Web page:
What is EMDR?

EMDR (Eye Movement Desensitization and Reprocessing) is an extensively researched psychotherapy that allows your brain to naturally heal from disturbing symptoms and emotional distress. Trauma is any event or situation that overwhelms a person’s ability to cope, whether that is a major trauma or an “everyday trauma.” Often when we hear the word trauma, we think of major events such as war, violence, abuse, or natural disasters. However, trauma can also be “everyday” events that cause emotional and behavioral distress such as financial issues, feeling inadequate, an abrupt career change, conflict with a friend, etc.

When a distressing event occurs, the disturbing memory can get stuck or “frozen” in our brain and does not get properly filed. Parts of our brain do not get the message that the event is over and we are now safe. Our brain did not file the memory properly and thinks we may still be in danger. As a result, we may see the world differently, and our thoughts and emotions about ourselves and others are altered. Our logical, left side of the brain has told us we are no longer in danger, for example, but our creative and emotional right brain believes otherwise.

EMDR therapy helps the brain process these memories so they are no longer “frozen” and allows normal healing to resume. The bilateral stimulation allows the left and right side of the brain to communicate and metabolize the disturbing memory so that it is filed correctly. The experience is still remembered, but the body sensations, emotions, and negative beliefs tied to the memory are healed and often altered.

Who Can Benefit from EMDR Therapy?

EMDR therapy helps children and adults of all ages. EMDR with children utilizes play therapy and age-appropriate methods during the therapy process.

Therapists use EMDR therapy to address a wide range of challenges:

  • Anxiety, panic attacks, and phobias
  • Chronic Illness and medical issues
  • Depression and bipolar disorders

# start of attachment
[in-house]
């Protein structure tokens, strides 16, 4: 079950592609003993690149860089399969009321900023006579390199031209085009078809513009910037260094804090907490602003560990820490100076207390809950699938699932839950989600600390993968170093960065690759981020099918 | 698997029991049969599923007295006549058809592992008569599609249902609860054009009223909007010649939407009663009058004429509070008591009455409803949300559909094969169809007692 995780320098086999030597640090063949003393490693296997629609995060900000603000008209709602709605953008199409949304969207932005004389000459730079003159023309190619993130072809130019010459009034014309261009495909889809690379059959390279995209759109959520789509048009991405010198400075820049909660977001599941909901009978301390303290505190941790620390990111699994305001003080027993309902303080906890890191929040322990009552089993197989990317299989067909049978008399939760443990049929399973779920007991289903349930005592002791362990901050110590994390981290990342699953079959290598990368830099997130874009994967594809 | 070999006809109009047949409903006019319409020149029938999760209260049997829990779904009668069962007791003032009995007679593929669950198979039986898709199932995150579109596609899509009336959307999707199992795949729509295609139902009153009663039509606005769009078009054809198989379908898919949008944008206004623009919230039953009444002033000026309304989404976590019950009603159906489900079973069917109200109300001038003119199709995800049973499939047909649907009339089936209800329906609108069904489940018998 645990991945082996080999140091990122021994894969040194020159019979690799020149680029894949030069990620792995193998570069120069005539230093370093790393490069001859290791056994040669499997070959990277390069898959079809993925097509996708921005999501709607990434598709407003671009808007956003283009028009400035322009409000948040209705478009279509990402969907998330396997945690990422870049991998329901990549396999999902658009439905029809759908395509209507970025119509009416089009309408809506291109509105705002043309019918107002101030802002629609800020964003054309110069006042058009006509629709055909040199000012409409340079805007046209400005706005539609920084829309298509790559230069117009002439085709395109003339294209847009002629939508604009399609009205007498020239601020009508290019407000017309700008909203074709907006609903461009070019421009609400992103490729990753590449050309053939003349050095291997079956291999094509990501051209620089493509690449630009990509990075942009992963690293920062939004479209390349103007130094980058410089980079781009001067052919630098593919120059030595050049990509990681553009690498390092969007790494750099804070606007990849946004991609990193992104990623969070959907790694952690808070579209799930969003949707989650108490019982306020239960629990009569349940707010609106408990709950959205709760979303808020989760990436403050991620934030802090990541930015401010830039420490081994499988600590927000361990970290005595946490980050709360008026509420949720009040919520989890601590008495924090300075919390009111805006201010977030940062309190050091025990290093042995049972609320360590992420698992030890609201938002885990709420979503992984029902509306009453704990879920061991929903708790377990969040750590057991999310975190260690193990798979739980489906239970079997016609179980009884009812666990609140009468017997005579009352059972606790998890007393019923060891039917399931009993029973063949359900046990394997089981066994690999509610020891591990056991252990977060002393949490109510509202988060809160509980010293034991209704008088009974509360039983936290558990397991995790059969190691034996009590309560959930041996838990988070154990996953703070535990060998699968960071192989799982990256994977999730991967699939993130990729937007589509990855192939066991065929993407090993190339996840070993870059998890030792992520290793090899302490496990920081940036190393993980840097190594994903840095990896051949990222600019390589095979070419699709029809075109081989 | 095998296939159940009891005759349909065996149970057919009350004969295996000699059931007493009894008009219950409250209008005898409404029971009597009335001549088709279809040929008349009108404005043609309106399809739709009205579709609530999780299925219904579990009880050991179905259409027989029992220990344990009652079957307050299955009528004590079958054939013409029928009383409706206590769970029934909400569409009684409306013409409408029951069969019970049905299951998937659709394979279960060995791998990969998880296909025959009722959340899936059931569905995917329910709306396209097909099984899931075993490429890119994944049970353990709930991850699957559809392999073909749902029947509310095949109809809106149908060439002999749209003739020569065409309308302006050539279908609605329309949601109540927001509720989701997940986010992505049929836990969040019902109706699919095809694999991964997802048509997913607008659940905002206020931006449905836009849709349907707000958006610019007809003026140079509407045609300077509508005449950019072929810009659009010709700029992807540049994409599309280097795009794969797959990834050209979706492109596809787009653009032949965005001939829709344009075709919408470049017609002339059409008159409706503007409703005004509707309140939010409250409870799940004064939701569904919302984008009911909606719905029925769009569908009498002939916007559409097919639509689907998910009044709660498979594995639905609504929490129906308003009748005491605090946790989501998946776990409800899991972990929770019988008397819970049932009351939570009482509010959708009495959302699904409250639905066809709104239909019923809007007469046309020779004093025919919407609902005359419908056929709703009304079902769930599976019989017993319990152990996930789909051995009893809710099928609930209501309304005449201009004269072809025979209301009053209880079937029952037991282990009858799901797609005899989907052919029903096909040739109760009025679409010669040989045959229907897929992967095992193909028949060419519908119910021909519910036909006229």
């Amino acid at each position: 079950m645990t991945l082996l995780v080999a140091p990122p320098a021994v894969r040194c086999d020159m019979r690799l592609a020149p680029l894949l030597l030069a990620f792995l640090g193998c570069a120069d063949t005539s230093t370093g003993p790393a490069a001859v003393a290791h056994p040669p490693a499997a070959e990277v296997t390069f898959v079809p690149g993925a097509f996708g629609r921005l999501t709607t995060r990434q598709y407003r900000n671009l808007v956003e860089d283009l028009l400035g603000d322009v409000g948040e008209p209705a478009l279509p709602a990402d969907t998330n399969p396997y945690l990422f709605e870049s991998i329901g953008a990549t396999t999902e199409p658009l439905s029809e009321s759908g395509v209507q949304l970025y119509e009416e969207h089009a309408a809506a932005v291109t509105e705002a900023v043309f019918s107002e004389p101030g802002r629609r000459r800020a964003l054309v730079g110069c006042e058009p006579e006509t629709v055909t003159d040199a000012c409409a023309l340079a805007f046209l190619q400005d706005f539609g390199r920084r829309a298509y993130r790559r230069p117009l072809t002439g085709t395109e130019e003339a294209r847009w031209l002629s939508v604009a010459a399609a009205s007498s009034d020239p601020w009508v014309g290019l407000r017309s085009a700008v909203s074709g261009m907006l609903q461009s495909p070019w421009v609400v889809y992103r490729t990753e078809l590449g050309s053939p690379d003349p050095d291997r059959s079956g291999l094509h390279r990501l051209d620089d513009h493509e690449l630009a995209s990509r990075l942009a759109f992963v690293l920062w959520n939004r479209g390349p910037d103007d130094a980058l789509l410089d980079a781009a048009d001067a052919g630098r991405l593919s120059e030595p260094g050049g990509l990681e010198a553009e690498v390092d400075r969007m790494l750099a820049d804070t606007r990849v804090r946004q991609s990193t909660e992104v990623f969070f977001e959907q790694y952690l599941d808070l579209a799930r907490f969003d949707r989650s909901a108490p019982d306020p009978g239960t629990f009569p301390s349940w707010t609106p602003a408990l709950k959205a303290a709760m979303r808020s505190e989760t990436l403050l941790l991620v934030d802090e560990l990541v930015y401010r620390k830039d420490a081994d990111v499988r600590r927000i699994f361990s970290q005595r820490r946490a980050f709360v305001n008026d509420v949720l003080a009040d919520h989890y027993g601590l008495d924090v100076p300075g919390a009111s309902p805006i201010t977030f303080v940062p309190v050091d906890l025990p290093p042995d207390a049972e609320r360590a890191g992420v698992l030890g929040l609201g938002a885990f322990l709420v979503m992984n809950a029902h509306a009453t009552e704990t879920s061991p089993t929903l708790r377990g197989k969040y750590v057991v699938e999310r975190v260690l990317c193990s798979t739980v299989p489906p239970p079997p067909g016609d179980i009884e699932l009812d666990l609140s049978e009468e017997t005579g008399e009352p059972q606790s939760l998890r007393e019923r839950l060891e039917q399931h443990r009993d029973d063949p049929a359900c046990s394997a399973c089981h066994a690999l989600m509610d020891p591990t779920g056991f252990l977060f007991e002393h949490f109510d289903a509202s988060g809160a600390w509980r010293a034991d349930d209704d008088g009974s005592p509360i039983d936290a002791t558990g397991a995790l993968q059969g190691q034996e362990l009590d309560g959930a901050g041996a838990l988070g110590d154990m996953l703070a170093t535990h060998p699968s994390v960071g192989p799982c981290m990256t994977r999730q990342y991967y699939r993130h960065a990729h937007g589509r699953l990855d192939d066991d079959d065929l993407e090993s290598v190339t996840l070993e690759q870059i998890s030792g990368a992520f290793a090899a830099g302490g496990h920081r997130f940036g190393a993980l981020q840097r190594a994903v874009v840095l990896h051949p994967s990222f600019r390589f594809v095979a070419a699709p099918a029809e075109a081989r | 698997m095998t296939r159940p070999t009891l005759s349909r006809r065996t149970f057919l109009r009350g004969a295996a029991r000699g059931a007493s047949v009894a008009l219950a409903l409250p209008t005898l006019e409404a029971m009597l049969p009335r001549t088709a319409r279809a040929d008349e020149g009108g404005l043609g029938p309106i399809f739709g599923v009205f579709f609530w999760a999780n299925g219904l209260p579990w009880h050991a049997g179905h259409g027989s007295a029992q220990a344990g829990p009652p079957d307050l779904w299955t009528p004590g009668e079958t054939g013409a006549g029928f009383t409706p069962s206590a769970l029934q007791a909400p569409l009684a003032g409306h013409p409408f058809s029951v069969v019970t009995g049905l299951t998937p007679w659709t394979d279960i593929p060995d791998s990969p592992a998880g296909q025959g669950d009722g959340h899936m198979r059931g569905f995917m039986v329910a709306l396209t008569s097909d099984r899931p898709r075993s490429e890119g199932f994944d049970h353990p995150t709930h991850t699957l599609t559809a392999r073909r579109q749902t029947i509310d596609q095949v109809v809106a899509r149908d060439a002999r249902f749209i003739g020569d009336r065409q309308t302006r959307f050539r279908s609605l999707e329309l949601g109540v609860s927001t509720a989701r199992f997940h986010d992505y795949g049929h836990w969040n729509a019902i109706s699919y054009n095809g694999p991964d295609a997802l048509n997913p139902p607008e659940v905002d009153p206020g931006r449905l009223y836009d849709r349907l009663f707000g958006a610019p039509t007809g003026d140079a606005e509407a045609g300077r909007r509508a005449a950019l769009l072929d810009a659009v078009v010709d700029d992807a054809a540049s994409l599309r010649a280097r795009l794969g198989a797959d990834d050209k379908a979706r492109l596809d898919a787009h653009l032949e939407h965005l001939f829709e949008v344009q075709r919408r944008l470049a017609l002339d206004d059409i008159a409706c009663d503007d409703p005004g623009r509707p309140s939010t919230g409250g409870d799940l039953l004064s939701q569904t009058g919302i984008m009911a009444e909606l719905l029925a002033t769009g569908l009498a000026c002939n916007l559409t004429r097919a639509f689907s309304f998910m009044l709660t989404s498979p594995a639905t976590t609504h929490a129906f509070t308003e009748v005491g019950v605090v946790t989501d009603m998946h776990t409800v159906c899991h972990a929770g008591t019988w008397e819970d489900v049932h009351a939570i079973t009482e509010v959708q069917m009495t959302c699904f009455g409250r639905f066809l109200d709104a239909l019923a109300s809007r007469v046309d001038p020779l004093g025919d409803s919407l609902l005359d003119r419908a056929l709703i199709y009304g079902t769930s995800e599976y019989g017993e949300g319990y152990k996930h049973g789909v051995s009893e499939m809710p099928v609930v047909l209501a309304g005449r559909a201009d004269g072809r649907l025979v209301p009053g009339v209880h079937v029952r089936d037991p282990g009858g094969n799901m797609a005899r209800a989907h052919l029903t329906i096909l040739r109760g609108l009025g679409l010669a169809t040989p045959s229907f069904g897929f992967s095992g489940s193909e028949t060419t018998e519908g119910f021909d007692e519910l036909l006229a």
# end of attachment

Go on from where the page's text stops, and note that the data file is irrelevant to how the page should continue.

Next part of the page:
• Dissociative disorders
  • Eating disorders
  • Grief and loss
  • Pain
  • Performance anxiety
  • Personality disorders
  • Post-Traumatic Stress Disorder (PTSD) and other trauma and stress-related issues
  • Sexual assault
  • Sleep disturbance
  • Substance abuse and addiction
  • Violence and abuse

This list and a more detailed explanation of EMDR can be found at emdria.org.

What Should I Expect?

The therapist will walk you through a comprehensive history, including current disturbances you may be experiencing. Coping and stabilization skills will be taught and practiced. Often, there is time spent building up internal “resources” to help your nervous system and brain learn how to regulate yourself when feeling intense emotions. We will identify a “target list” of distressing memories and the negative beliefs associated with the memories and collaboratively work on which target we should begin first. Hand pulsars, headphones, or eye movements may be used to encourage bilateral stimulation of the brain. Any lasting body sensations will be addressed before setting up a future template to help the client feel confident when faced with a similar situation.

Helpful Videos

How EMDR can Resolve Traumatic Memories That Formed You

“Small Miracles” – EMDR With Children


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